Friday, November 4, 2011

706. Beshear Wins! - and other predictions. And polling location changes in Jefferson

I am confident I am not alone in making the title prediction - Beshear Wins! There seems to be little doubt that the Bully of Burkesville will go down to defeat in next Tuesday's statewide elections to the incumbent governor, Steve Beshear - voted down by an electorate which every pollster and pundit predicts will be thin at best. There shouldn't be any long lines, or even short lines, at the polling stations, which are open Tuesday from 6:00 am to 6:00 pm, local time. A note on that - voters in eastern Breckinridge County, near Irvington, who unofficially follow "Louisville" time are voting on "Owensboro" time.

The Secretary of State is predicting a statewide turnout of 27%, a number which may be a little on the shy side if the weather is as nice as some are predicting - highs in the low 70s with sunshine and a slight breeze. Of course, here along the Left Bank of the Ohio River near Milepost 606, the weather is subject to change between the time you vote for Governor and the time you vote for Agriculture Commissioner.

While I am not going to give any hard numbers in this entry, I am going to give percentages and we can come back later next week to see if my crystal ball is clear or cracked. So, to the numbers - or rather the percentages. I will state up front, I am predicting a slate sweep for the Democrats, something that hasn't happened since 1999.

First, I am predicting a statewide turnout of 28.2%. The following counties will have a percentage turnout greater than the statewide pecentage: Anderson, Bath, Boone, Butler, Campbell, Daviess, Fayette, Floyd, Franklin, Henderson, Jefferson, Kenton, Meade, Nicholas, Ohio, Oldham, Scott, and Woodford - a total of 18, meaning 102 counties will be at 28.2% or less, some far less.

The most recent polls have shown the governor with a high 20-something point lead. That number will narrow but remain in the 20s. My final vote percentagews for the governor's race are as follows: Steve Beshear 56.5%, David Williams 30%, Gatewood Galbraith 12.5%, others 1%.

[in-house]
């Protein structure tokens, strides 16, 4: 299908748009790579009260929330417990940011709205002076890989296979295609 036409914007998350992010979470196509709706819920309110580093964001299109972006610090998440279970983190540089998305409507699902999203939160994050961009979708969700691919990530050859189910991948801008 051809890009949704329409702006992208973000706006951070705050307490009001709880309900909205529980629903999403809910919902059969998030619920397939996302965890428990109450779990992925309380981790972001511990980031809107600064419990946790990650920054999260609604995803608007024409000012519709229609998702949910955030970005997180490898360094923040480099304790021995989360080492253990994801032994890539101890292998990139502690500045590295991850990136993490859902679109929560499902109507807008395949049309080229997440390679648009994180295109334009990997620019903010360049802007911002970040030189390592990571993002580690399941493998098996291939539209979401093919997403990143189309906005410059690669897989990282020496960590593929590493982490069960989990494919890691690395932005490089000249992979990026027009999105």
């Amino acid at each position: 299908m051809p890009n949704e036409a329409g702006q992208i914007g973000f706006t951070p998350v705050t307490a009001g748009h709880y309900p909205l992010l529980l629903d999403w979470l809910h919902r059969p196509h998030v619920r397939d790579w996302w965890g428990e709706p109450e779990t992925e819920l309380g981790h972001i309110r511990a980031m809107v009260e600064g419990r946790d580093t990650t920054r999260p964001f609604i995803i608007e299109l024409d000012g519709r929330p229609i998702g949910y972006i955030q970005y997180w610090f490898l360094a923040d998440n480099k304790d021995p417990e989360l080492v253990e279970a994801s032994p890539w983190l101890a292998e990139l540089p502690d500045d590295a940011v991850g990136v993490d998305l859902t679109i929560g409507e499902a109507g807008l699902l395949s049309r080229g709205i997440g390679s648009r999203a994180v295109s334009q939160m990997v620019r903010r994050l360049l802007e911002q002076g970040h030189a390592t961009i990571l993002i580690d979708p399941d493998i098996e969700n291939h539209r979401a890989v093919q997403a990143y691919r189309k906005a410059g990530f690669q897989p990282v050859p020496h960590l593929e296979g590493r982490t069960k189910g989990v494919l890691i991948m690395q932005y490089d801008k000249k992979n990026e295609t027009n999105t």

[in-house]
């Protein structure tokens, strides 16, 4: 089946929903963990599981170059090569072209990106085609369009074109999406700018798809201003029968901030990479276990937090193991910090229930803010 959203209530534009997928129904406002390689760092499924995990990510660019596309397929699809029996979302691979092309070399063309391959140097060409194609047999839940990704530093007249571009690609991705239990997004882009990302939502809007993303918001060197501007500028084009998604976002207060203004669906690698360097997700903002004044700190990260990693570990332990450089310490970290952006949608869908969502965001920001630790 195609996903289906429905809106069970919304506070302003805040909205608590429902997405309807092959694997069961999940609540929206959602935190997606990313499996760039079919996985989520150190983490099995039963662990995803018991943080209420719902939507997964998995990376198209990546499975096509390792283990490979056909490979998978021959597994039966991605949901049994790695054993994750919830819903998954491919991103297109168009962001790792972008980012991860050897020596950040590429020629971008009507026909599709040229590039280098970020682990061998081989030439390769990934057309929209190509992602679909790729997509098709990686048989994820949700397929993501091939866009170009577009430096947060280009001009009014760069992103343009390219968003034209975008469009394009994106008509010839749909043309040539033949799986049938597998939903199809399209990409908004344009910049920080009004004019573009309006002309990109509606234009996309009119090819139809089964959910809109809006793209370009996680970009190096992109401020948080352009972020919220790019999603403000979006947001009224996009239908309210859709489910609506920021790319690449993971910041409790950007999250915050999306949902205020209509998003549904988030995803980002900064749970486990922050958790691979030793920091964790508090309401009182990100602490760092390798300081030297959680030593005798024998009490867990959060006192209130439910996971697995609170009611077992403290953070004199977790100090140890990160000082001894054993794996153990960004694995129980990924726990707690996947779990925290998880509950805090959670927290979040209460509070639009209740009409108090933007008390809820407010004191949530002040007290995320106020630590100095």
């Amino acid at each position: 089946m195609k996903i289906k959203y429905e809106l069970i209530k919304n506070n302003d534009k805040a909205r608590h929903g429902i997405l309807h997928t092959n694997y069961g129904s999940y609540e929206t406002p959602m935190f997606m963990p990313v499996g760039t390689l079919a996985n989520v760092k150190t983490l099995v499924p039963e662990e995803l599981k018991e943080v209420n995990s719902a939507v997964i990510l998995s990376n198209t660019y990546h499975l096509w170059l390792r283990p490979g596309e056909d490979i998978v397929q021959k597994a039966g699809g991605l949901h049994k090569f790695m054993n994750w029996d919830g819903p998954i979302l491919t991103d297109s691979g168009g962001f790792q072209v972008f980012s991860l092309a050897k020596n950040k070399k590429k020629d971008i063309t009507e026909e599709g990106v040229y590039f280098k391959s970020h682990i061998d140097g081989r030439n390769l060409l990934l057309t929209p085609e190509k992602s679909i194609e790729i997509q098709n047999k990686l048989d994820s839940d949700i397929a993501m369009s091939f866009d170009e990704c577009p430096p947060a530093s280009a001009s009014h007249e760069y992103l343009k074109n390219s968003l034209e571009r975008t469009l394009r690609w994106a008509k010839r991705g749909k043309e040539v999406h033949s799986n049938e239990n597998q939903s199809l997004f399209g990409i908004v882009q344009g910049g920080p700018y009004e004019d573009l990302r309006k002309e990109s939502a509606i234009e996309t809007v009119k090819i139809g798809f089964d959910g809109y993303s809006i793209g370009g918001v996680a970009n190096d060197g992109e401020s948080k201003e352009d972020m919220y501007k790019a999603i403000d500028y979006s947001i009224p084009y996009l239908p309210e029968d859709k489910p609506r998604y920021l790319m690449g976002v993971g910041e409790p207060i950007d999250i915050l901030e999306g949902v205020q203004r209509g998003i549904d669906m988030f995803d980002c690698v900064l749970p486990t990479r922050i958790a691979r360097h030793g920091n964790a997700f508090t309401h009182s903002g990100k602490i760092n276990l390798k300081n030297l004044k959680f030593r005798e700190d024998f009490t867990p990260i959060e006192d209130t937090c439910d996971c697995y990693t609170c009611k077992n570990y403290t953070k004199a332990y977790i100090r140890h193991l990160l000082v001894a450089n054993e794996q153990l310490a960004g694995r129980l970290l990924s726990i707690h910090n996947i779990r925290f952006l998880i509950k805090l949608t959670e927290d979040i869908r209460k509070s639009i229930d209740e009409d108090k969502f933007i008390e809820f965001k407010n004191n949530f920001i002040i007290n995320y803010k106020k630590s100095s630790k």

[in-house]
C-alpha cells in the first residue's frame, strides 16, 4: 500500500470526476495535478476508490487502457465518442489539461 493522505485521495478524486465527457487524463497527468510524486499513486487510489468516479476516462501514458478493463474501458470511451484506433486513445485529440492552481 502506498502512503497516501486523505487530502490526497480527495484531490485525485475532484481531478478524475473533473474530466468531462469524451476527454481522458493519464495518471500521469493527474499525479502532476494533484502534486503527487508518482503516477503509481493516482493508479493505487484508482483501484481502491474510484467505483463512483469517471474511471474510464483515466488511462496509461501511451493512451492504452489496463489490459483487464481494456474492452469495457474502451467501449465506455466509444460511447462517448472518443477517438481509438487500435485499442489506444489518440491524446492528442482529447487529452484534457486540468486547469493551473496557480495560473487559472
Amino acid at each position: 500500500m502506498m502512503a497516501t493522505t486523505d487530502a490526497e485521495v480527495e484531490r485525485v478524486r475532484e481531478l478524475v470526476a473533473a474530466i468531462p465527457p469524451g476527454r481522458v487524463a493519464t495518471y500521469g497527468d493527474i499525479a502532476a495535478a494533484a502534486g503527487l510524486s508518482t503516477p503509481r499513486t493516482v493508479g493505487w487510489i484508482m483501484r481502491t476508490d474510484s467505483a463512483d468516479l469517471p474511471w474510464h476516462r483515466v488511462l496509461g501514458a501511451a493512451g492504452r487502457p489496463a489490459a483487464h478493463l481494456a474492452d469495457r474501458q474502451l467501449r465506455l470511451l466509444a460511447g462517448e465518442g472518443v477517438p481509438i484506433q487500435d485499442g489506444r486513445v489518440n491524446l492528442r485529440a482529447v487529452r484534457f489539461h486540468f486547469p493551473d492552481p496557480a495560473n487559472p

Gatewood Galbraith will run second in at least four counties, maybe two more. Those four are Bath, Nicholas, Clark, and Robertson. Maybe Mason and Franklin, too.

Todd Hollenbach, the incumbent State Treasurer and someone I've known for about 35 years, will lead the Democrats in votes received, defeating his opponent 55%-42%, with a third party (Libertarian Ken Moellman) getting less than 3%.

Alison Lundergan Grimes, the Democratic nominee for Secretary of State, essentially an open seat and running against a Tea Partier Republican, will win her race by a 54%-46% margin. She is, obviously, the only woman on the Democratic ticket and is also the youngest, being in her mid-30s. She is an attorney in Lexington and is married to Andrew Grimes, who might one day be Kentucky's Second First Gentleman. Dr. Bill Collins was the first.

The other three offices are harder to predict. But, I'll try.

I've been a friend of Jack Conway's for about sixteen years, having been introduced by a former co-worker, attorney Denis Fleming, shortly after Denis went to work for Governor Patton. I've supported Jack in each of his races and this one is important. The Republicans want the Attorney General's office more than any other so as to use it as a launching pad for investigations into every possible event taking place in Frankfort, at great expense to Kentucky's taxpayers. Their candidate today famously received the endorsement of former Alaska governor Sarah Palin. Yes, her. She is so much a supporter of Jack's opponent that in her endorsement, a voice-mail recording, she mispronouces the Republican's name. Jack, of course, lost last year's United States Senate race to one of the strangest folks ever to hold office in Kentucky. I've heard far too many voters speak of buyer's remorse when it comes to the Junior Senator from Kentucky. I think this will help Jack in the long run. I beleive this will be the second most voted race, behind the governor's with Conway winning 53-47%, thus electing Jack to his second and final term as Attorney General. At just over 40 years of age, he still has a potentially long future in Kentucky's electoral processes.

The race for Auditor of Public Accounts, presently held by longtime Kentucky government insider Crit Luallen, puts Adam Edelen in his first race, although he has been around Kentucky politics since he was in high school, which was about the time I met him. He was then working as an intern with the Kentucky Democratic Party when our local Jefferson County Democratic Party had its offices in the Mid-City Mall, in the space now occupied by the Shelby-Highlands Branch of the Louisville Free Public Library. His co-intern was a young man named Aaron Horner. Both, with me, have remained good friends over the nearly two decades which has passed from then to now. But Adam has been largely in the background, a loyal stormtrooper for the Democrats and rising to the highest level a background person possibly can, as Chief-of-Staff to the Governor, a position he held until resigning to run for this current seat. Adam is originally from nearby Meade County and is a graduate of Saint Xavier here in Jefferson County. This race is tighter than it should be given the respective resumes of the candidates. Adam wins 55%-45%, or maybe 54%-46%.